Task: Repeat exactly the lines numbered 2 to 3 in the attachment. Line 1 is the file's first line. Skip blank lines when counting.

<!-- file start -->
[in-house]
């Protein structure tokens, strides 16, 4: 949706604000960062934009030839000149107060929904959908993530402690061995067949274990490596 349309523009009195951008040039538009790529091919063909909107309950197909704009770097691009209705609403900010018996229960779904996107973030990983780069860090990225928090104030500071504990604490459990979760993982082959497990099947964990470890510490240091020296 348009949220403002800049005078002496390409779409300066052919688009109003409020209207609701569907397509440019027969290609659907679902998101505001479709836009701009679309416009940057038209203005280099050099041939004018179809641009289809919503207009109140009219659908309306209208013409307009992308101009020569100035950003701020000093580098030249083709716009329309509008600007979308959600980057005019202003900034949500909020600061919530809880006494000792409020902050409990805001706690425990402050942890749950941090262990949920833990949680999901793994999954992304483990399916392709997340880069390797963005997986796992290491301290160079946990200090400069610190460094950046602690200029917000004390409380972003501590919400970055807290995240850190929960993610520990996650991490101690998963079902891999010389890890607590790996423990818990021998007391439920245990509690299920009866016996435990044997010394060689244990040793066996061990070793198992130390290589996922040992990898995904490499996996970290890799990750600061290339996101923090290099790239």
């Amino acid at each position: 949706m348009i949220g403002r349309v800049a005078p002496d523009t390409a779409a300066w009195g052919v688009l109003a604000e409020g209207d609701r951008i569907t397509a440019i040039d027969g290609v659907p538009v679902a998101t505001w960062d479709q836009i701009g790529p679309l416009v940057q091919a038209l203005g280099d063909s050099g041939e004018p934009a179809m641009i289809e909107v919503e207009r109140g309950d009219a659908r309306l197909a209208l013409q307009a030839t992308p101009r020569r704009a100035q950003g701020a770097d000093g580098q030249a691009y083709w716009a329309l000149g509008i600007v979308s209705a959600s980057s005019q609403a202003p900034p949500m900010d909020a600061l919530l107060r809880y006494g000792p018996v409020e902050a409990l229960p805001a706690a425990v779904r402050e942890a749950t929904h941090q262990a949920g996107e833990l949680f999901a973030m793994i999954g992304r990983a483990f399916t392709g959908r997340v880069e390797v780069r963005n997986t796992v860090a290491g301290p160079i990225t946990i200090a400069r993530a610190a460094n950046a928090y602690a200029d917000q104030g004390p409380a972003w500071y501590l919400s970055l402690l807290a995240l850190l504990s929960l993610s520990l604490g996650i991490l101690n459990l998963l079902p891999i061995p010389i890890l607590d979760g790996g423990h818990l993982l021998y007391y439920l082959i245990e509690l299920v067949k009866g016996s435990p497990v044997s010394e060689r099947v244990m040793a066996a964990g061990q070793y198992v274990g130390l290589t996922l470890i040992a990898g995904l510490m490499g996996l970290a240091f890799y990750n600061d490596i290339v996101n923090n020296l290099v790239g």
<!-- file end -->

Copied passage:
């Protein structure tokens, strides 16, 4: 949706604000960062934009030839000149107060929904959908993530402690061995067949274990490596 349309523009009195951008040039538009790529091919063909909107309950197909704009770097691009209705609403900010018996229960779904996107973030990983780069860090990225928090104030500071504990604490459990979760993982082959497990099947964990470890510490240091020296 348009949220403002800049005078002496390409779409300066052919688009109003409020209207609701569907397509440019027969290609659907679902998101505001479709836009701009679309416009940057038209203005280099050099041939004018179809641009289809919503207009109140009219659908309306209208013409307009992308101009020569100035950003701020000093580098030249083709716009329309509008600007979308959600980057005019202003900034949500909020600061919530809880006494000792409020902050409990805001706690425990402050942890749950941090262990949920833990949680999901793994999954992304483990399916392709997340880069390797963005997986796992290491301290160079946990200090400069610190460094950046602690200029917000004390409380972003501590919400970055807290995240850190929960993610520990996650991490101690998963079902891999010389890890607590790996423990818990021998007391439920245990509690299920009866016996435990044997010394060689244990040793066996061990070793198992130390290589996922040992990898995904490499996996970290890799990750600061290339996101923090290099790239």
């Amino acid at each position: 949706m348009i949220g403002r349309v800049a005078p002496d523009t390409a779409a300066w009195g052919v688009l109003a604000e409020g209207d609701r951008i569907t397509a440019i040039d027969g290609v659907p538009v679902a998101t505001w960062d479709q836009i701009g790529p679309l416009v940057q091919a038209l203005g280099d063909s050099g041939e004018p934009a179809m641009i289809e909107v919503e207009r109140g309950d009219a659908r309306l197909a209208l013409q307009a030839t992308p101009r020569r704009a100035q950003g701020a770097d000093g580098q030249a691009y083709w716009a329309l000149g509008i600007v979308s209705a959600s980057s005019q609403a202003p900034p949500m900010d909020a600061l919530l107060r809880y006494g000792p018996v409020e902050a409990l229960p805001a706690a425990v779904r402050e942890a749950t929904h941090q262990a949920g996107e833990l949680f999901a973030m793994i999954g992304r990983a483990f399916t392709g959908r997340v880069e390797v780069r963005n997986t796992v860090a290491g301290p160079i990225t946990i200090a400069r993530a610190a460094n950046a928090y602690a200029d917000q104030g004390p409380a972003w500071y501590l919400s970055l402690l807290a995240l850190l504990s929960l993610s520990l604490g996650i991490l101690n459990l998963l079902p891999i061995p010389i890890l607590d979760g790996g423990h818990l993982l021998y007391y439920l082959i245990e509690l299920v067949k009866g016996s435990p497990v044997s010394e060689r099947v244990m040793a066996a964990g061990q070793y198992v274990g130390l290589t996922l470890i040992a990898g995904l510490m490499g996996l970290a240091f890799y990750n600061d490596i290339v996101n923090n020296l290099v790239g």